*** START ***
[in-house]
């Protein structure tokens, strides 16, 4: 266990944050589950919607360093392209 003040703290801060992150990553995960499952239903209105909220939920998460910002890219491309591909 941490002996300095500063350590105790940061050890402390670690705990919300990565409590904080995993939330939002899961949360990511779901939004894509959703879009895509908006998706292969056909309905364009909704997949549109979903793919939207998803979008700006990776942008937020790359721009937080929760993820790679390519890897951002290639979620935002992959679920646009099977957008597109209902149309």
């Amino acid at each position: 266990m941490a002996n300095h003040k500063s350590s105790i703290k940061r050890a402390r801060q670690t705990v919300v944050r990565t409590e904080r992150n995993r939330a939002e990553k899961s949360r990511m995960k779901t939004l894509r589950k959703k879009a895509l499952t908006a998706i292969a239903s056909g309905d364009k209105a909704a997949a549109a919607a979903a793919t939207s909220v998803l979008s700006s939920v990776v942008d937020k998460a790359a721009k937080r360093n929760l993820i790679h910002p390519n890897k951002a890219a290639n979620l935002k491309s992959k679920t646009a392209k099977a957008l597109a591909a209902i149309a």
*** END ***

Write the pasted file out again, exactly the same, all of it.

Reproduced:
[in-house]
């Protein structure tokens, strides 16, 4: 266990944050589950919607360093392209 003040703290801060992150990553995960499952239903209105909220939920998460910002890219491309591909 941490002996300095500063350590105790940061050890402390670690705990919300990565409590904080995993939330939002899961949360990511779901939004894509959703879009895509908006998706292969056909309905364009909704997949549109979903793919939207998803979008700006990776942008937020790359721009937080929760993820790679390519890897951002290639979620935002992959679920646009099977957008597109209902149309």
């Amino acid at each position: 266990m941490a002996n300095h003040k500063s350590s105790i703290k940061r050890a402390r801060q670690t705990v919300v944050r990565t409590e904080r992150n995993r939330a939002e990553k899961s949360r990511m995960k779901t939004l894509r589950k959703k879009a895509l499952t908006a998706i292969a239903s056909g309905d364009k209105a909704a997949a549109a919607a979903a793919t939207s909220v998803l979008s700006s939920v990776v942008d937020k998460a790359a721009k937080r360093n929760l993820i790679h910002p390519n890897k951002a890219a290639n979620l935002k491309s992959k679920t646009a392209k099977a957008l597109a591909a209902i149309a």